How many times have you been scrolling through a website, minding your own business, and then BAM! A popup urges you to sign up for a newsletter. Like, um, no. I’m trying to read here.
Inevitably, you’ve signed up for at least a scattering of newsletters. Most companies and nonprofits release newsletters, and for good reason. Nothing tops a newsletter in terms of conveying a bulk of information through a single email.
To get an idea of what a newsletter should look like, here’s part of a sample email from the New York Chapter of the National Kidney Foundation:
See, nothing intimidating, right? The top half is a short, meaningful story that creates emotional engagement with the nonprofit, and the bottom half is a creative and informative reminder about matching gifts. The great success of this newsletter is that it opens with a story, as opposed to the marketing portion, so that when the reader gets to the part about matching gifts it reads more as a nice opportunity to give to a good cause than an ask that fails to humanize what it seeks to benefit.
Here is a another sample electronic newsletter from Anne Arundel County CASA:
In this case, the email took a singular focus on promoting matching gifts to recent donors.
Matching Gift Newsletter Advice:
Newsletters are versatile and can include links to blog posts, donation pages, social media profiles, and more. Newsletters provide both information and the opportunity to add layers to your connections with donors. Added layers include people choosing to follow your social media profiles, engaging with your online content, and donating to your nonprofit.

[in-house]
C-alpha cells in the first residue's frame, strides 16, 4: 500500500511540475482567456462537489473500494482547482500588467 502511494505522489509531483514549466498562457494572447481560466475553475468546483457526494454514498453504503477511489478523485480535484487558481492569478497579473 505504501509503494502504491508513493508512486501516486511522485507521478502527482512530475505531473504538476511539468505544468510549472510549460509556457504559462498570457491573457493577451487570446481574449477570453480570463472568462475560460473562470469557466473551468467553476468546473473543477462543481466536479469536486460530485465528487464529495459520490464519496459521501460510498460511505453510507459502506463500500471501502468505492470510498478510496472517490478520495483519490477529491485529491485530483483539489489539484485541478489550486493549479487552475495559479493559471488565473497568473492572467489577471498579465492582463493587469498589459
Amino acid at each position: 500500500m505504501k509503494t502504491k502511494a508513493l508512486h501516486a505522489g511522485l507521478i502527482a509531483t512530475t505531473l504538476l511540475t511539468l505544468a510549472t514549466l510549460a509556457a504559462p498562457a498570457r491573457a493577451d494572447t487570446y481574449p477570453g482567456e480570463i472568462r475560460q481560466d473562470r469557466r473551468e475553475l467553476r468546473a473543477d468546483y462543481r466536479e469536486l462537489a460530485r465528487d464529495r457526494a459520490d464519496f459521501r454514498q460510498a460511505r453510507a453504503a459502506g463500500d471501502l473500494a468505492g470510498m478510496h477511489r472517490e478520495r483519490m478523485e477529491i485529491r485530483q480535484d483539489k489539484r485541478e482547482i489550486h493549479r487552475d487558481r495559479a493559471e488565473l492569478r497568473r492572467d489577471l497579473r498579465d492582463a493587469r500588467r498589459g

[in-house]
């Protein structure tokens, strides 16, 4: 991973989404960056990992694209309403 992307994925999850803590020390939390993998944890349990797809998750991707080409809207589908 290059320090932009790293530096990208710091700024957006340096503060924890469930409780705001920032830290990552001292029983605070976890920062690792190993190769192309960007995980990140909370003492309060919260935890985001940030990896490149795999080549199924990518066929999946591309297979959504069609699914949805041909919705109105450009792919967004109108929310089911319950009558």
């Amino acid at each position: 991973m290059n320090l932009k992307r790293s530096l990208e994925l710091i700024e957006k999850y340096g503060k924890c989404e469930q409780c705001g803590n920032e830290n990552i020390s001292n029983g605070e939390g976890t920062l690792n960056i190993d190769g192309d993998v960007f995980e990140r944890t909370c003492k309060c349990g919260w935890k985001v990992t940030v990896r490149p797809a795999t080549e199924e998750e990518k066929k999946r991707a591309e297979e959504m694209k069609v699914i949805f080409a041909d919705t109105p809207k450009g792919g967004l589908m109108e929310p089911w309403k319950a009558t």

To learn more, let’s review a newsletter from Charcot-Marie-Tooth Association (CMTA):
This email newsletter is entirely dedicated to matching gifts and is a superb example to follow. While newsletters might provide links to a variety of your nonprofit’s services and content, it’s best to provide a singular focus to the actual written content of the newsletter. Donors might be able to understand simultaneous ideas, but it’s hard for them to take action when you’re asking them to do multiple things at once, such as to volunteer at an event or to check out a new blog post on top of the ask for them to seek out a matching gift.
This is the danger of cramming too much into too little space. How much can and will a reader take in at once?
You can go with an all-at-once approach, but you can also focus on different aspects of marketing in successive newsletters. For example, one month you focus on promoting your social media accounts, the next month on increasing the readership of your blog articles, and, in a subsequent message, you promote volunteer grant programs and matching gifts, as opposed to including all of these parts of your nonprofit in one newsletter.
By giving each marketing avenue its own time and space, donors will engage better with the content you provide. When the time comes to promote matching gifts, that program will be the focus of the newsletter and will grab the reader’s attention, as opposed to one of any number of other topics distracting the donor.
Select one, two, or a few newsletters a year to focus exclusively on matching gifts in order to maximize your readers’ attentions and haul in more donations.